Briggs Law Group is a boutique Phoenix law firm that specializes in corporate legal
counsel services, business transactions, representation before government agencies,
and campaign finance and election law advice.
We encounter intent just about every day of our lives: “I intended to close the car windows, but I forgot and it rained and soaked the car interior. Now I’ll have to pay for cleaning and detailing.” That’s a pretty clear – and acknowledged – admission of intent.
Of course, intent isn’t always so clear cut. Maybe you and your spouse discussed the possibility of rain and the fact that the car windows were open, and though your spouse believed you had made a commitment to close the windows, you feel you made no such implication. Who should pay for the cleaning and detailing in that case?
In the legal world, issues of intent typically have more serious consequences than a car detailing bill. Typically, when you hear about intent in business, you’re hearing about either breach of intention to be legally bound or malicious intent – primarily because those two types of intent-related issues can have a significant impact on your business’ ability to operate profitably. Here’s a quick review of both types:
A contract is a legally bound agreement. What if the contract hasn’t been written, and one party believes agreements have been made and takes actions based on those agreements? That’s when “intention to be legally bound” comes into play, and it occurs like this:
Mr. A produces a thingamajig using a widget similar to what your company produces. He sells 10,000 units per month. You and Mr. A decide – without having a written contract – that you will become his supplier of widgets. Based your handshake and before a contract has been signed, you ramp up production of widgets to accommodate his needs. In the meantime, Mr. A decides to remain with his current widget supplier. You’re left with a whole lot of widgets as well as the added costs of producing those widgets, not to mention the loss of profits you would have realized from sales of widgets to Mr. A.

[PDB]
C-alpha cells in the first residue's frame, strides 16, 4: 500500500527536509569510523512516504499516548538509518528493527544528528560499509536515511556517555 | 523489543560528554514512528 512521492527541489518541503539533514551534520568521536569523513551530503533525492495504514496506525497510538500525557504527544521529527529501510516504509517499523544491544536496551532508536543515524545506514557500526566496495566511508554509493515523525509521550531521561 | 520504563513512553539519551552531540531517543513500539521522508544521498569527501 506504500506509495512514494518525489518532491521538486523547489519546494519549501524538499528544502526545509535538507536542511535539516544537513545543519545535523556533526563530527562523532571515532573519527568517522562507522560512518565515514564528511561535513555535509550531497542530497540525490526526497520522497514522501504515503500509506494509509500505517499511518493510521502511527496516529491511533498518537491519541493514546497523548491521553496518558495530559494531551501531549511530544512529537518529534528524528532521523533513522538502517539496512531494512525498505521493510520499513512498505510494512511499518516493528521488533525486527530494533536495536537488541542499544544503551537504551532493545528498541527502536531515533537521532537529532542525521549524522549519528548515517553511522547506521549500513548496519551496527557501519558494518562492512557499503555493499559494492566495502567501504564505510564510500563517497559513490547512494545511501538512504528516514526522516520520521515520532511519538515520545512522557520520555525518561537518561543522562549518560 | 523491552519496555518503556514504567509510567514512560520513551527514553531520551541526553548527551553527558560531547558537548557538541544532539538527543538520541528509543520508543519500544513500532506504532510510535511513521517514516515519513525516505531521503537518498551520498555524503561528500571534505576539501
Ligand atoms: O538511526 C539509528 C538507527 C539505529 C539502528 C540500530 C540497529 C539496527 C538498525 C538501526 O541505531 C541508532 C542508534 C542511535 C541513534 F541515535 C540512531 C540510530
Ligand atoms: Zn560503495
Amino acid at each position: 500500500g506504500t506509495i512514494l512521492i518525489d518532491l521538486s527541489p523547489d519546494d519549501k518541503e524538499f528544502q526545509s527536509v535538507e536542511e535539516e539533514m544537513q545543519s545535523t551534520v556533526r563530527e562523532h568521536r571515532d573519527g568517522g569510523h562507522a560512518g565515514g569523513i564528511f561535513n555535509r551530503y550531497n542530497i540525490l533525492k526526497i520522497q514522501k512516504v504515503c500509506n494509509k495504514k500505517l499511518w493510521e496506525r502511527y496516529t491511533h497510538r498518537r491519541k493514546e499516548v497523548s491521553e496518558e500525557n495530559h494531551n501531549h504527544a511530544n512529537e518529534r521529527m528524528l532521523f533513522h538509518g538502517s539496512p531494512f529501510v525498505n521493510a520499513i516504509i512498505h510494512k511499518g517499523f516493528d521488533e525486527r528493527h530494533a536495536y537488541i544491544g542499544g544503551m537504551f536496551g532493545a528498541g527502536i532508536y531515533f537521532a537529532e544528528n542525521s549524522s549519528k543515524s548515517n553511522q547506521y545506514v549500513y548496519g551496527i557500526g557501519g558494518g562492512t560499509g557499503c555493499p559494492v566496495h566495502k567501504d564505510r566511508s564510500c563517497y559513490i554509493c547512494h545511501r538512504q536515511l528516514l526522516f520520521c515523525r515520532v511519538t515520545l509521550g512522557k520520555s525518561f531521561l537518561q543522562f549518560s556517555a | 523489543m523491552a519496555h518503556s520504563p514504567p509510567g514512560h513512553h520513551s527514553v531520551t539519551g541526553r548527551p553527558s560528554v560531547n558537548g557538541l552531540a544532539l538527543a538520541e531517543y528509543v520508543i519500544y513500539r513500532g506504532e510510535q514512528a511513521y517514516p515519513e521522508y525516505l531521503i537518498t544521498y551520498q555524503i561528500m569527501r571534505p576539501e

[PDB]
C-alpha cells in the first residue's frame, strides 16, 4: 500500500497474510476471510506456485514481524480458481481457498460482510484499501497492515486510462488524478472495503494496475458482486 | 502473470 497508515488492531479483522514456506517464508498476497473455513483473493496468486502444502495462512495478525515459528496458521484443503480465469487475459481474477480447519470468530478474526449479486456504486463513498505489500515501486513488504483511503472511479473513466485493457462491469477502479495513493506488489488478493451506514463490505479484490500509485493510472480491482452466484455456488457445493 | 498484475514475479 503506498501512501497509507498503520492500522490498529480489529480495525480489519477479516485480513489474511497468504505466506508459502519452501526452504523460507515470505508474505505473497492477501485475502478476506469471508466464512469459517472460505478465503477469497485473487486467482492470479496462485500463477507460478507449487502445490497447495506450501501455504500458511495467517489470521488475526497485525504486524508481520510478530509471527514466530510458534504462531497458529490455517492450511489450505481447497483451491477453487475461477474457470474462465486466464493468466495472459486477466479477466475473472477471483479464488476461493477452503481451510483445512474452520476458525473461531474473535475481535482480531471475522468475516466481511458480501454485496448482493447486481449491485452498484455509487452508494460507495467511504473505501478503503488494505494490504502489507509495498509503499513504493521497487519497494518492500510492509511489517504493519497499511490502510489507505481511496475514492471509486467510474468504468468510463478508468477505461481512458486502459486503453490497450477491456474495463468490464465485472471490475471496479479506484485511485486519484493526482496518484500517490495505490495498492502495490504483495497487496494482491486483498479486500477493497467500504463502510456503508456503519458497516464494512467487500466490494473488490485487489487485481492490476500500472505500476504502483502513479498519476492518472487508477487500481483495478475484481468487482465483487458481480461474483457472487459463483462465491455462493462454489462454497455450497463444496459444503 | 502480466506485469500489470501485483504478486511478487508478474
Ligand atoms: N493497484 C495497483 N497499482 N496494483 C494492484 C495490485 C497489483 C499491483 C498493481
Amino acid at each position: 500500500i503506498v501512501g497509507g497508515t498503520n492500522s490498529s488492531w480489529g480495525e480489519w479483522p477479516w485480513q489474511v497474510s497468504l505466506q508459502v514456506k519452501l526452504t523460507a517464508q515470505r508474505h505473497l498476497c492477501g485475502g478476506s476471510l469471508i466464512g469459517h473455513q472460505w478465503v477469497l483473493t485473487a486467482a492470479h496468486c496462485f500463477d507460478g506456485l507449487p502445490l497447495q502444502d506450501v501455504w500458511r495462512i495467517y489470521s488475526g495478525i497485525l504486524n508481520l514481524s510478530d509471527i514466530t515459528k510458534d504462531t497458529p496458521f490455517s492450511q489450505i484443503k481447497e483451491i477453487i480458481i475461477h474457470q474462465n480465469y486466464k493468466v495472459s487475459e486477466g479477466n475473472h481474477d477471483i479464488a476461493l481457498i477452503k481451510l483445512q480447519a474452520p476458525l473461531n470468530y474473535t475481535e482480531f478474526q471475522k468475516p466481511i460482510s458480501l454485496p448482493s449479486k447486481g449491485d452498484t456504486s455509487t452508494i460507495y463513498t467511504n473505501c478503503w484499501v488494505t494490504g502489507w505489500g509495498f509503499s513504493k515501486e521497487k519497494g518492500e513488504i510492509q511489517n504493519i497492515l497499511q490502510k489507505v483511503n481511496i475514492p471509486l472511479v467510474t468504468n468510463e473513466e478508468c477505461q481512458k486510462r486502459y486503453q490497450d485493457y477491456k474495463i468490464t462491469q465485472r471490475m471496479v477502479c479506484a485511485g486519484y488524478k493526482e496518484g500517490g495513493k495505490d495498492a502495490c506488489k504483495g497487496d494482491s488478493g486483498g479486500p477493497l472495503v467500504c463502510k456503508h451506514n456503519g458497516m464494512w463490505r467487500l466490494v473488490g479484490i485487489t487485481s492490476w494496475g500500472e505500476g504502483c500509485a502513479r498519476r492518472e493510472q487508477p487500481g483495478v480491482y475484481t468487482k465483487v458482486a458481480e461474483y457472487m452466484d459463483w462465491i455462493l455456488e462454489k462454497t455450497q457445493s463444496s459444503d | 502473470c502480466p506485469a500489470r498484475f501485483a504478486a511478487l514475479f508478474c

If you can prove Mr. A had the legal intent to do business with you, you might be able to recoup those costs as well as unrealized profits.
Another type of intent that comes up in business litigation is malicious intent. In a nutshell, malicious intent occurs when a person or entity does something with the intention of causing some type of injury, such as damage to a reputation, financial loss or physical injury. In business, malicious intent commonly refers to public or published statements that were issued with the intent to damage a business’ reputation to the extent that it interferes negatively with that business – for example, causing a loss of potential earnings.
If it turns out our thingamajig maker, Mr. A, deliberately reneged on your verbal contract in order to cause you financial losses, that’s malicious intent, and he’s in trouble.
Of course, most cases of malicious intent are not nearly as obvious as the examples presented here; they’re much more complicated, and the stakes can be very high. In most cases, proving intent is very difficult, which is why keeping a paper trail (including emails, text messages and instant message chats), is very important. Those are pieces of evidence that will help your case.
As soon as you suspect that someone has broken a contract or harmed you or your business maliciously, call your attorney. Don’t communicate with the other party until you’ve consulted your attorney. Just like you are trying to build your case, the other party is doing the same to defend himself or herself; everything you say becomes evidence.